You can check to see if you P60 looks reasonable by comparing it to the wage slip given to you just before 5th April (the end of the tax year).

Your wage slip should tell you a ‘YTD income’ and ‘YTD tax’. This is the amount of income you have earned so far in the year and the amount of tax you have paid. These number should be smaller then your P60 numbers by a few weeks. You can factor in the extra weeks of income and tax to get a more accurate representation.


The Differnce Between a P45 a P60 and a P46

The Inland Revenue does not give their tax forms the most discrpitive of names. As a result it can be quite confusing to know the diffrenece between the various ones that you are given. This article will help to explain, in plain English, the difference between a P45, a P60 and a P46.


You will get a P45 when you stop working for a company, get laid off or quit for any reason, such as being fired. Your P45 will show various pieces of information including your PAYE reference code and how much you earned and paid in tax during the tax year.

Your P45 will be in 3 parts. When you find another job you should give parts 2 and 3 to your new employer. This will allow them to see how much tax you have paid and put you on the correct tax code. Often people loose their P45 or forget to give it to their employer. When this happens the employer is forced to put you on an emergency tax code which often means that you end up overpaying tax until you claim a  tax refund at the end of the tax year.

If you do not want show your employer your P45 because you want to keep your previous wage confidential then you can get around giving them your P45 by sending parts 2 and 3 to your tax office telling them where you are working. You should make sure that you do this as soon as possible otherwise you could be put on the wrong tax code.

If you are leaving the UK you should keep your P45 safe so that you can apply for a tax refund when you are ready. Be sure not to wait too long as tax refunds do expire.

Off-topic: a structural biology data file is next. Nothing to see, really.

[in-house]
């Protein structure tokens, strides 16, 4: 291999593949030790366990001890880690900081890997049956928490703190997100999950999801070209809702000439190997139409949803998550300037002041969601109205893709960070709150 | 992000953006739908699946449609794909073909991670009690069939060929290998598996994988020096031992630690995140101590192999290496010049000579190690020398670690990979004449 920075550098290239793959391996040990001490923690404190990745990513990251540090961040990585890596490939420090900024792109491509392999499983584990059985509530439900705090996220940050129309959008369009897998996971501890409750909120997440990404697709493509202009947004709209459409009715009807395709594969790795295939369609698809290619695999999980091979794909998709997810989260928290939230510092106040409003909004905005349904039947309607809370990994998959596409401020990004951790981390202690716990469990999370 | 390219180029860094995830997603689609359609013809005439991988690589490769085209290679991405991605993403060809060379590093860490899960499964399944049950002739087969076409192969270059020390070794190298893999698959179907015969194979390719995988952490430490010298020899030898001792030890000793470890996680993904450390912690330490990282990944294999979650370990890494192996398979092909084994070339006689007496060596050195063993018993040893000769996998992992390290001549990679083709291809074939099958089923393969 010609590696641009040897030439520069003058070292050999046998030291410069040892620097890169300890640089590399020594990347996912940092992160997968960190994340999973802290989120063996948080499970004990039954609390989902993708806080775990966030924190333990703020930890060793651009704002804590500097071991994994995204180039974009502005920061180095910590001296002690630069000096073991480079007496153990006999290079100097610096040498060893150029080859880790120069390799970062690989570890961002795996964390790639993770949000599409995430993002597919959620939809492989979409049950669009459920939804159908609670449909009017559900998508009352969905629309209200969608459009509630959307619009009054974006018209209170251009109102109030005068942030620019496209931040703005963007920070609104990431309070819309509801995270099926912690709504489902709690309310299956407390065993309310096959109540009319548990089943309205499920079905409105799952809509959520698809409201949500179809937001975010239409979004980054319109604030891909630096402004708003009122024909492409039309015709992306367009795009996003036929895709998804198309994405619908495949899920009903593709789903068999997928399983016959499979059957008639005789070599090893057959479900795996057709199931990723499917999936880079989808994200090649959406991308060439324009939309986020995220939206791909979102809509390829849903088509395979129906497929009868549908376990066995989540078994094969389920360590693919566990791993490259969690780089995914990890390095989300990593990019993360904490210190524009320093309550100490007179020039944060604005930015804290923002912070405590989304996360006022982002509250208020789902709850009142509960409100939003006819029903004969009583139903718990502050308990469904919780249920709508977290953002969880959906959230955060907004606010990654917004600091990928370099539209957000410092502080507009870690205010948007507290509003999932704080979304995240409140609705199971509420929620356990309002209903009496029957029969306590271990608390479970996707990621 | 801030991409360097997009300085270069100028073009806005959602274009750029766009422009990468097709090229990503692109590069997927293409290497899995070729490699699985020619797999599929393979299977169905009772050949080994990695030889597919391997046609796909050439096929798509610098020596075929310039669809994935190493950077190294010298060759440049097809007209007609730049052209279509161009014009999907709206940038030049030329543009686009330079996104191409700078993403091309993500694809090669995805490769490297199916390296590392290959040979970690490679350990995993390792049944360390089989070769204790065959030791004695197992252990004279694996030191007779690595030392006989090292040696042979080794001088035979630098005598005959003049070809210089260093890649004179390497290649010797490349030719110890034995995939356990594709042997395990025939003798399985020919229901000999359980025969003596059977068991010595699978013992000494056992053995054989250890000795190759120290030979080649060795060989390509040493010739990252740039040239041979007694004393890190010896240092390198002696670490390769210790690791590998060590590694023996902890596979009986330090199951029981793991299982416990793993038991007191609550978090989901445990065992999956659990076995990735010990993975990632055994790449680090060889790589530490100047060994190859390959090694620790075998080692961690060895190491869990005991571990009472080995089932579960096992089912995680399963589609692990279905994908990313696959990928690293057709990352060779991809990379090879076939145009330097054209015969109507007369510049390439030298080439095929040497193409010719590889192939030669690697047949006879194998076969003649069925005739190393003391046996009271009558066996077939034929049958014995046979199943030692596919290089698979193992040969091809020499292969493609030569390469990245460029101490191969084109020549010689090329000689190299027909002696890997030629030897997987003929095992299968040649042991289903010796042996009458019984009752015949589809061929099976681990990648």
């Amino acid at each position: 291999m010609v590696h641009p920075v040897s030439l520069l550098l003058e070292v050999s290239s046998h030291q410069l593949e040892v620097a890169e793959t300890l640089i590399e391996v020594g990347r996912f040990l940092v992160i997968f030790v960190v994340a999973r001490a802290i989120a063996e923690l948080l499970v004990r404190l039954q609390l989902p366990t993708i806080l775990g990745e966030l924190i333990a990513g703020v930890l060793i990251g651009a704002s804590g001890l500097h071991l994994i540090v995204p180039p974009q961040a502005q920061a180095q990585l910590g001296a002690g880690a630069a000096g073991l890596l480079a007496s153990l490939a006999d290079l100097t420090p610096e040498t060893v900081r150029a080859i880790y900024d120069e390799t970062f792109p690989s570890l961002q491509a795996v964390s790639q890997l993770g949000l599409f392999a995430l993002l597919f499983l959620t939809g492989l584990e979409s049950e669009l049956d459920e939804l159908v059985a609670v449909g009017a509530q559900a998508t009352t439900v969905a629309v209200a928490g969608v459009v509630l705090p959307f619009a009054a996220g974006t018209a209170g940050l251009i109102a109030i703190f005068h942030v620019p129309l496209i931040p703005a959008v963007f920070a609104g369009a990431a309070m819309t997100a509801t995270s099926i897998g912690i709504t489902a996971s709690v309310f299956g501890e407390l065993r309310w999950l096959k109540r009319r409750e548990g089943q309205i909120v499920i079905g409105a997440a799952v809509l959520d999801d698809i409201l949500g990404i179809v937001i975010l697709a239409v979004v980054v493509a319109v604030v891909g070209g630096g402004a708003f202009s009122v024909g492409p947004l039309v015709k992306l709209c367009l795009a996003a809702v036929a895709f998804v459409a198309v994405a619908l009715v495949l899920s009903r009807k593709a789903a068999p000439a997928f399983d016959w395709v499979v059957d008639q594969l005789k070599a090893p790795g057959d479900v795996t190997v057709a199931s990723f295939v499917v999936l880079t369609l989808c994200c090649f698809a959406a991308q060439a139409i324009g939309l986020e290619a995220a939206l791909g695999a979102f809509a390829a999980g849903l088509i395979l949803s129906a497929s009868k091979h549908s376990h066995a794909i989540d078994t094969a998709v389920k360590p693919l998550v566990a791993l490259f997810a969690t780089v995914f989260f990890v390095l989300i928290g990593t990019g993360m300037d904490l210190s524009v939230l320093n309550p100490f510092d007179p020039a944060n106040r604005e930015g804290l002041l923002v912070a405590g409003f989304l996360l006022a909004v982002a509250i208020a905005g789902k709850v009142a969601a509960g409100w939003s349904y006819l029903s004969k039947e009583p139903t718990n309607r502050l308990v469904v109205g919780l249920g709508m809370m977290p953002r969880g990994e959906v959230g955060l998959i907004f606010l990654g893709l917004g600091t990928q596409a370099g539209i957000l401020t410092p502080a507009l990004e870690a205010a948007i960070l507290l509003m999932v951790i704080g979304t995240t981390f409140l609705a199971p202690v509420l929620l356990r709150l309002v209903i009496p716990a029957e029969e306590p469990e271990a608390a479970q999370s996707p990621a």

p60 difference If you are working at the end of the tax year (5th April) you will recieve a P60 from your employer, anytime between 5th April and 1st June.

Your P60 is a statement which shows how much you have earned and how much you have paid in tax during the year.

Your P60 will show your tax code, national insurance number, tax paid, income and national insurance contributions from April 5th of the previous year until April 6th of the current year.

Your employer is required to give you a P60 and if they do not give you one after 1st June, you should enquire with your pay roll department.

Your P60 is a useful document because you can use it to see if you are due a tax refund at the end of the tax year. You can check if you are due a tax rebate by taking the ‘pay’ and ‘tax’ figures from your P60 and putting them into our online tax rebate calculator .

If you loose or are not given a P60, you can ask your employer for a statement of earnings on company headed paper. This will show the same information and can be used when applying for a tax rebate.


If you loose your P45 or were not given one by your employer, because they say, went bankrupt. You can give your new employer a P46 instead. You need to complete the P46, and once you have, give it to your new employer so that they can put you on the right tax code.

The VAT Cut – All Bark and No Bite?

The VAT Cut – All Bark and No Bite?
The VAT Cut – All Bark and No Bite?

The government’s plan to cut VAT to 15% (rather than the typical 17.5%) is being met with a resounding shrug of the shoulders by the Great British public, but is this a fair response? Should we as a nation be more enthusiastic as a result of what is effectively a tax reduction in our favour? After all, it is money in our pockets… right?

Actually, no. Not necessarily, anyway. For a start, there’s nothing to say that the retailers themselves have to pass this saving on to the customers; several retailers are choosing not to lower prices, but instead are using the extra money to pad out their profit margins and help keep themselves bundled up against the (now very real) cold wind of recession. Even though Darling has said he hopes retailers will pass on the savings to the consumer, this isn’t likely to happen, especially in smaller cases. Why? Firstly, because most people are not going to be swayed by a penny or two off the price of a small item, and secondly because the effort involved in changing the details of every item in a shop – especially those which don’t have sophisticated software – is too much to make it feasible. Imagine having to print out new labels for every item in a clothes shop. It’s just not going to happen.